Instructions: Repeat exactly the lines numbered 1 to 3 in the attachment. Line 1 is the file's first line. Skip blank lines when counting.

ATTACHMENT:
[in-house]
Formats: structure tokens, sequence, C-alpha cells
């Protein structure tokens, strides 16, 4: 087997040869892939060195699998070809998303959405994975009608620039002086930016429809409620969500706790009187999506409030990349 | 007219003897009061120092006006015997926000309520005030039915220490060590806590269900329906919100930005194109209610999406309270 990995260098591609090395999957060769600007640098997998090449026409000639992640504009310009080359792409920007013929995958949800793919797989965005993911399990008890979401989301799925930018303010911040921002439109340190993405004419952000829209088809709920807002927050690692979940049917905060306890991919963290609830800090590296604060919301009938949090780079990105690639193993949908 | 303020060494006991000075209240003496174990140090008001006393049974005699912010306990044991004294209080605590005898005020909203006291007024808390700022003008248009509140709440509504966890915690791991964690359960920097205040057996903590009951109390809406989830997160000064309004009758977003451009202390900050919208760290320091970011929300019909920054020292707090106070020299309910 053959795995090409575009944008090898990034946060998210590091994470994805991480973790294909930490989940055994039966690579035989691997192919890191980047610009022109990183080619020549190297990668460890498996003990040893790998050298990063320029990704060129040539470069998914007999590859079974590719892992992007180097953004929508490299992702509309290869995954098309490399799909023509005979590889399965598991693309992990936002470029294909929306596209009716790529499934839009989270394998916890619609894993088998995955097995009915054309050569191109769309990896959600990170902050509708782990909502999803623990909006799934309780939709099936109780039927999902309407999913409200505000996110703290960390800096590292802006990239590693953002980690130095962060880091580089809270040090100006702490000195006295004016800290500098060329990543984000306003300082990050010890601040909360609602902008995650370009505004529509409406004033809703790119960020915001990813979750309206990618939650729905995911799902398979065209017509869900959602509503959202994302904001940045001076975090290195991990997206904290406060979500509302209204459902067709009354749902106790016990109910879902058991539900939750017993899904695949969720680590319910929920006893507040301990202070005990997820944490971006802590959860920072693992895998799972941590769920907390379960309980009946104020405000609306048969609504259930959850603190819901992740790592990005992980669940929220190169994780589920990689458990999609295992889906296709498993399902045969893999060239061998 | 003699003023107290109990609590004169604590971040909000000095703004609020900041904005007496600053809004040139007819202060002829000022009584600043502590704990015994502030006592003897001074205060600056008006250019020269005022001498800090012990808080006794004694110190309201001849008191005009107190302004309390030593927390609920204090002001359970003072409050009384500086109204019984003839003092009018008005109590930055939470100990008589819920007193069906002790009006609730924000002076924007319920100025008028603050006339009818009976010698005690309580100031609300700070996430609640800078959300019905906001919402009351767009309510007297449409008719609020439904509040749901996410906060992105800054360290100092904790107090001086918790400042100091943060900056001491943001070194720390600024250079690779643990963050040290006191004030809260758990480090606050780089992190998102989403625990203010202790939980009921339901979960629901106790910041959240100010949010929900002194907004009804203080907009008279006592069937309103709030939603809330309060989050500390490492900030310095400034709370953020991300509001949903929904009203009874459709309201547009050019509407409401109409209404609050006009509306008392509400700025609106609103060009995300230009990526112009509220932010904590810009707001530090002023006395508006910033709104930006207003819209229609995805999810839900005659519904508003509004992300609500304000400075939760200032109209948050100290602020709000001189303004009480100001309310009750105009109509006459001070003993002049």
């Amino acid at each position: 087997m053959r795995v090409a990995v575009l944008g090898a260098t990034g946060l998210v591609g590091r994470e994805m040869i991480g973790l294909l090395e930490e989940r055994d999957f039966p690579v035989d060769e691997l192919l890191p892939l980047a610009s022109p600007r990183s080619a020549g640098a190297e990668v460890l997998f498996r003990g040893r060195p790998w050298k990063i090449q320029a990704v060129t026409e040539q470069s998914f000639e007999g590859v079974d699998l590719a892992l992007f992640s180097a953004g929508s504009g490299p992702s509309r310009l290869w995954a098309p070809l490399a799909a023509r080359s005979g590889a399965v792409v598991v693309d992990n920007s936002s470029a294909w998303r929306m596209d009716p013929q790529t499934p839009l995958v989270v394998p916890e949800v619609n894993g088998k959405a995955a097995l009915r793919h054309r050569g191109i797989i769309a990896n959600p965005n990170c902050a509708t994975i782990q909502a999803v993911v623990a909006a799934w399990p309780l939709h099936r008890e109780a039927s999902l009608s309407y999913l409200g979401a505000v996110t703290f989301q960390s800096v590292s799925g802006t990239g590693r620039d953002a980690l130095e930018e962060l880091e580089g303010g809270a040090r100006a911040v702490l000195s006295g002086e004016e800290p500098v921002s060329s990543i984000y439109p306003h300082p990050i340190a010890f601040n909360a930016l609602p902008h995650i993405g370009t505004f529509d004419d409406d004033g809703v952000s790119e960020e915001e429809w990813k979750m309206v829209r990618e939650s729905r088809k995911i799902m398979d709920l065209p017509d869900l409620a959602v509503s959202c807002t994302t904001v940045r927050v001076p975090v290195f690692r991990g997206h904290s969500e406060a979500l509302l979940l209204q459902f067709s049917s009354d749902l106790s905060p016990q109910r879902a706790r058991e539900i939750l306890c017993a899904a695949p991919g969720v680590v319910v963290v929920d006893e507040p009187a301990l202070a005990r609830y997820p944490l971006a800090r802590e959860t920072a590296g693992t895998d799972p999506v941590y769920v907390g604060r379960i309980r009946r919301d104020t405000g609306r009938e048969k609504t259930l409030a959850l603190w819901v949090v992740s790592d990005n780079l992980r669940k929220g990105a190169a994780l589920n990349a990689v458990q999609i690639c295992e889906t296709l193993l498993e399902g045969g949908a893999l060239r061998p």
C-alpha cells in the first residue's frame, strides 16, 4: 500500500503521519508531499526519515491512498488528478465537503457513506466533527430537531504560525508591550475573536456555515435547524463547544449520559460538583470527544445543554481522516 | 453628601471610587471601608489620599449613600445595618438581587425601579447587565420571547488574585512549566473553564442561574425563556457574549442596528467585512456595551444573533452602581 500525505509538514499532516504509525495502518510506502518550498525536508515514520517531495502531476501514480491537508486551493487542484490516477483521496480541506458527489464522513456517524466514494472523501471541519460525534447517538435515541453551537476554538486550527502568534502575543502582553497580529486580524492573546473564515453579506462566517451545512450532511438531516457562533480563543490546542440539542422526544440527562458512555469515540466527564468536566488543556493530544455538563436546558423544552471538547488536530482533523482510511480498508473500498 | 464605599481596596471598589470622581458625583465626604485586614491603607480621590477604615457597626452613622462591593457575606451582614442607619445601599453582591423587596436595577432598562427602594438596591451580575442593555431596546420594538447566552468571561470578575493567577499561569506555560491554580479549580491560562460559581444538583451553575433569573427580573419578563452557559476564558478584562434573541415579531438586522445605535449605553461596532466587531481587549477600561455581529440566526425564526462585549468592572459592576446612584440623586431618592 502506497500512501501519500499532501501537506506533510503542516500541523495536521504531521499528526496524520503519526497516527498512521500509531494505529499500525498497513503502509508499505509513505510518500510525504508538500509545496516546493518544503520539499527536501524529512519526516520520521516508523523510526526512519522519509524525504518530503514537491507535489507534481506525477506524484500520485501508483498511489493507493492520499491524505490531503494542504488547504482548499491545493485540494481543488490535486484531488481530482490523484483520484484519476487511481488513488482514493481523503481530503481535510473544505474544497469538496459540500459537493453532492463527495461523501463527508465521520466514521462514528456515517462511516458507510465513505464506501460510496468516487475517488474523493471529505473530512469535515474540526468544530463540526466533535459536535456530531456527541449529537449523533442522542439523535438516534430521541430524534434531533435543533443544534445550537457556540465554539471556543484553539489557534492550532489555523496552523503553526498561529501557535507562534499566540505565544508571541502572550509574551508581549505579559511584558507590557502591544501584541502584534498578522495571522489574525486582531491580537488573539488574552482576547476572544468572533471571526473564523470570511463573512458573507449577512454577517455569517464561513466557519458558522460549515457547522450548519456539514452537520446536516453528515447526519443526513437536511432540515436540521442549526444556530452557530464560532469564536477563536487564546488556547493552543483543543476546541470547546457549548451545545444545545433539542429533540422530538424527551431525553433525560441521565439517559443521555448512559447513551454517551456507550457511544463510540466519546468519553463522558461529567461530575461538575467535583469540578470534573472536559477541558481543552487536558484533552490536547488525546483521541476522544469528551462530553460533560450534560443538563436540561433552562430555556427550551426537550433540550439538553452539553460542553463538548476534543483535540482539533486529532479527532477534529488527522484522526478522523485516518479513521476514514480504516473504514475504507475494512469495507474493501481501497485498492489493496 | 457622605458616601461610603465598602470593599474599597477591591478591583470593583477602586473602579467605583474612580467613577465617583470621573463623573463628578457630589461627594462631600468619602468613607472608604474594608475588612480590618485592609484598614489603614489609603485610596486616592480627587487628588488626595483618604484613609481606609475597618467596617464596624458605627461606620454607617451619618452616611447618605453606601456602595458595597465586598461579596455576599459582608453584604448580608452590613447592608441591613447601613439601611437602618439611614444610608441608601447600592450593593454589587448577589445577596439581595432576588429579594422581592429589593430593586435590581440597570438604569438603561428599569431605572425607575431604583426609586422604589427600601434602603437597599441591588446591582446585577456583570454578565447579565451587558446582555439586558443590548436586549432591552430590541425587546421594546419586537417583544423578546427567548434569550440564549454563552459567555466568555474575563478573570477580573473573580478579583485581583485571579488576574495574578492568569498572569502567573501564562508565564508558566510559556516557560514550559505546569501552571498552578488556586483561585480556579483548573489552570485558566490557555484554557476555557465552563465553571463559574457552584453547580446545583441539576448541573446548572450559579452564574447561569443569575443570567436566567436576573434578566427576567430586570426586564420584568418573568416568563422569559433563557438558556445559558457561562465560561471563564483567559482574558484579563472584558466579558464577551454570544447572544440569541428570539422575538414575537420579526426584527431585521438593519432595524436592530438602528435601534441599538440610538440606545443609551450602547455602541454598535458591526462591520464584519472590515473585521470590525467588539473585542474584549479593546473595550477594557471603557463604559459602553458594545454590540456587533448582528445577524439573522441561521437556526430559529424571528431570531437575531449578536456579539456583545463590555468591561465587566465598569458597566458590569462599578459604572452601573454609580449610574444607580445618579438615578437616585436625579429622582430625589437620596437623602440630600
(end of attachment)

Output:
[in-house]
Formats: structure tokens, sequence, C-alpha cells
């Protein structure tokens, strides 16, 4: 087997040869892939060195699998070809998303959405994975009608620039002086930016429809409620969500706790009187999506409030990349 | 007219003897009061120092006006015997926000309520005030039915220490060590806590269900329906919100930005194109209610999406309270 990995260098591609090395999957060769600007640098997998090449026409000639992640504009310009080359792409920007013929995958949800793919797989965005993911399990008890979401989301799925930018303010911040921002439109340190993405004419952000829209088809709920807002927050690692979940049917905060306890991919963290609830800090590296604060919301009938949090780079990105690639193993949908 | 303020060494006991000075209240003496174990140090008001006393049974005699912010306990044991004294209080605590005898005020909203006291007024808390700022003008248009509140709440509504966890915690791991964690359960920097205040057996903590009951109390809406989830997160000064309004009758977003451009202390900050919208760290320091970011929300019909920054020292707090106070020299309910 053959795995090409575009944008090898990034946060998210590091994470994805991480973790294909930490989940055994039966690579035989691997192919890191980047610009022109990183080619020549190297990668460890498996003990040893790998050298990063320029990704060129040539470069998914007999590859079974590719892992992007180097953004929508490299992702509309290869995954098309490399799909023509005979590889399965598991693309992990936002470029294909929306596209009716790529499934839009989270394998916890619609894993088998995955097995009915054309050569191109769309990896959600990170902050509708782990909502999803623990909006799934309780939709099936109780039927999902309407999913409200505000996110703290960390800096590292802006990239590693953002980690130095962060880091580089809270040090100006702490000195006295004016800290500098060329990543984000306003300082990050010890601040909360609602902008995650370009505004529509409406004033809703790119960020915001990813979750309206990618939650729905995911799902398979065209017509869900959602509503959202994302904001940045001076975090290195991990997206904290406060979500509302209204459902067709009354749902106790016990109910879902058991539900939750017993899904695949969720680590319910929920006893507040301990202070005990997820944490971006802590959860920072693992895998799972941590769920907390379960309980009946104020405000609306048969609504259930959850603190819901992740790592990005992980669940929220190169994780589920990689458990999609295992889906296709498993399902045969893999060239061998 | 003699003023107290109990609590004169604590971040909000000095703004609020900041904005007496600053809004040139007819202060002829000022009584600043502590704990015994502030006592003897001074205060600056008006250019020269005022001498800090012990808080006794004694110190309201001849008191005009107190302004309390030593927390609920204090002001359970003072409050009384500086109204019984003839003092009018008005109590930055939470100990008589819920007193069906002790009006609730924000002076924007319920100025008028603050006339009818009976010698005690309580100031609300700070996430609640800078959300019905906001919402009351767009309510007297449409008719609020439904509040749901996410906060992105800054360290100092904790107090001086918790400042100091943060900056001491943001070194720390600024250079690779643990963050040290006191004030809260758990480090606050780089992190998102989403625990203010202790939980009921339901979960629901106790910041959240100010949010929900002194907004009804203080907009008279006592069937309103709030939603809330309060989050500390490492900030310095400034709370953020991300509001949903929904009203009874459709309201547009050019509407409401109409209404609050006009509306008392509400700025609106609103060009995300230009990526112009509220932010904590810009707001530090002023006395508006910033709104930006207003819209229609995805999810839900005659519904508003509004992300609500304000400075939760200032109209948050100290602020709000001189303004009480100001309310009750105009109509006459001070003993002049």